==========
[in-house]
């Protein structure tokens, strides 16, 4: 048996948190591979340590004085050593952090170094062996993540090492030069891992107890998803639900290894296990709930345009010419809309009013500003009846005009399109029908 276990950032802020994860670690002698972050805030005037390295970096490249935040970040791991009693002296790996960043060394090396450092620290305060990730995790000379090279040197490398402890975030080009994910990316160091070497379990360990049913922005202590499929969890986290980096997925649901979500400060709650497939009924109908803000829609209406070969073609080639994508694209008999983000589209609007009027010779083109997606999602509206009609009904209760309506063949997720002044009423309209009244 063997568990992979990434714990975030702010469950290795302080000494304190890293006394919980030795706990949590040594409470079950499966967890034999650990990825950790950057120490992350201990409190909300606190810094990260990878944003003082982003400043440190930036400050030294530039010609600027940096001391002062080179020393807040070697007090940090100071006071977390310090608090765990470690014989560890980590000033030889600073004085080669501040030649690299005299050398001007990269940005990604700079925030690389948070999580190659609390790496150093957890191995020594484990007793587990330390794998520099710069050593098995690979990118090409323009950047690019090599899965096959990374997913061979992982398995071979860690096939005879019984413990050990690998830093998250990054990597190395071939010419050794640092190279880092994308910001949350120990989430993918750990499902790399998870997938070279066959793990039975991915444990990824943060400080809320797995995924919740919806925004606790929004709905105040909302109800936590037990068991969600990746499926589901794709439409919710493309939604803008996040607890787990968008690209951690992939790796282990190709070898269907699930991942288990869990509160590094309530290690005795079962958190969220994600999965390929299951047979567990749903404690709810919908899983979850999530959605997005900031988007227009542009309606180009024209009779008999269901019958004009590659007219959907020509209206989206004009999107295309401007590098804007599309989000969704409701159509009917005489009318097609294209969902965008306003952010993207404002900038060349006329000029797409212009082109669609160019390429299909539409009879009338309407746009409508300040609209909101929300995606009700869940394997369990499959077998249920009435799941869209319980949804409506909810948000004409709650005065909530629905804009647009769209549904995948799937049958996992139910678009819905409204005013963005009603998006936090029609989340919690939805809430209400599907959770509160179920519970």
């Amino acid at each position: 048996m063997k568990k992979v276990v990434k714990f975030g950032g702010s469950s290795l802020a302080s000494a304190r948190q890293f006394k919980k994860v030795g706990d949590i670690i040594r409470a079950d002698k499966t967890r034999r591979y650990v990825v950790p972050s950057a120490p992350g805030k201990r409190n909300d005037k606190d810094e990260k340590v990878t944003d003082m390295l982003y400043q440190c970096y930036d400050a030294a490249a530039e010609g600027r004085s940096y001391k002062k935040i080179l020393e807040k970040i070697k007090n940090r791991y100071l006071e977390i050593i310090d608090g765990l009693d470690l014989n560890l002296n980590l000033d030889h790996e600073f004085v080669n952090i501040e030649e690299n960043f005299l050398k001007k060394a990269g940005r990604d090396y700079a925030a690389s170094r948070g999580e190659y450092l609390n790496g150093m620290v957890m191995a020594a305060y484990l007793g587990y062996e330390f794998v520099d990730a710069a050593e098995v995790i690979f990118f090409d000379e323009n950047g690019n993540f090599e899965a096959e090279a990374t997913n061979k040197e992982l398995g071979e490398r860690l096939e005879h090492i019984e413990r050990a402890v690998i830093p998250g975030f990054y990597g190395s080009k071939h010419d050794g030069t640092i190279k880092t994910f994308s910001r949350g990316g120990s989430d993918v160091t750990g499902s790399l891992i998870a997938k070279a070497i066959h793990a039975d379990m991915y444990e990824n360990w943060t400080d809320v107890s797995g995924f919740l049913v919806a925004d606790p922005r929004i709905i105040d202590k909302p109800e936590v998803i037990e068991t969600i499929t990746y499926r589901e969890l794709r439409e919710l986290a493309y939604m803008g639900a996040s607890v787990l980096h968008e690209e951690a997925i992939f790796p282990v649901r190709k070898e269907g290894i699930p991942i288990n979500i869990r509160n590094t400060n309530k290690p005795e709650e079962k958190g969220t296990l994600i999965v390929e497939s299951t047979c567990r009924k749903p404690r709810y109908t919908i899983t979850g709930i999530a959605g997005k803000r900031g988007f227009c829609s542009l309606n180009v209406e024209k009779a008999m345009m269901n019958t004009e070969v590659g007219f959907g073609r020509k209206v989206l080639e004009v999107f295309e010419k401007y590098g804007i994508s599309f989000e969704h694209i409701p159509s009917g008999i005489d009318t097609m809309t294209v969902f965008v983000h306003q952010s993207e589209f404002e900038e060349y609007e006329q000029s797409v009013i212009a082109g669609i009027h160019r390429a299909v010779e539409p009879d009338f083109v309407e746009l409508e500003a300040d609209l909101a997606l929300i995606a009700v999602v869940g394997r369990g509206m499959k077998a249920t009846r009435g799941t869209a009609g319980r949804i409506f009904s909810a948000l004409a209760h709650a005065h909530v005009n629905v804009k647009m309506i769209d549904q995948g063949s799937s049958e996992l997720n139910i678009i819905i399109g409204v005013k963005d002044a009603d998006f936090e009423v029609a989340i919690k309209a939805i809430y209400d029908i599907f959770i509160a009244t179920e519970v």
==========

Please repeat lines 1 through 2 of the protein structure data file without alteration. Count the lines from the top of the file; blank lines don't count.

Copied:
[in-house]
């Protein structure tokens, strides 16, 4: 048996948190591979340590004085050593952090170094062996993540090492030069891992107890998803639900290894296990709930345009010419809309009013500003009846005009399109029908 276990950032802020994860670690002698972050805030005037390295970096490249935040970040791991009693002296790996960043060394090396450092620290305060990730995790000379090279040197490398402890975030080009994910990316160091070497379990360990049913922005202590499929969890986290980096997925649901979500400060709650497939009924109908803000829609209406070969073609080639994508694209008999983000589209609007009027010779083109997606999602509206009609009904209760309506063949997720002044009423309209009244 063997568990992979990434714990975030702010469950290795302080000494304190890293006394919980030795706990949590040594409470079950499966967890034999650990990825950790950057120490992350201990409190909300606190810094990260990878944003003082982003400043440190930036400050030294530039010609600027940096001391002062080179020393807040070697007090940090100071006071977390310090608090765990470690014989560890980590000033030889600073004085080669501040030649690299005299050398001007990269940005990604700079925030690389948070999580190659609390790496150093957890191995020594484990007793587990330390794998520099710069050593098995690979990118090409323009950047690019090599899965096959990374997913061979992982398995071979860690096939005879019984413990050990690998830093998250990054990597190395071939010419050794640092190279880092994308910001949350120990989430993918750990499902790399998870997938070279066959793990039975991915444990990824943060400080809320797995995924919740919806925004606790929004709905105040909302109800936590037990068991969600990746499926589901794709439409919710493309939604803008996040607890787990968008690209951690992939790796282990190709070898269907699930991942288990869990509160590094309530290690005795079962958190969220994600999965390929299951047979567990749903404690709810919908899983979850999530959605997005900031988007227009542009309606180009024209009779008999269901019958004009590659007219959907020509209206989206004009999107295309401007590098804007599309989000969704409701159509009917005489009318097609294209969902965008306003952010993207404002900038060349006329000029797409212009082109669609160019390429299909539409009879009338309407746009409508300040609209909101929300995606009700869940394997369990499959077998249920009435799941869209319980949804409506909810948000004409709650005065909530629905804009647009769209549904995948799937049958996992139910678009819905409204005013963005009603998006936090029609989340919690939805809430209400599907959770509160179920519970």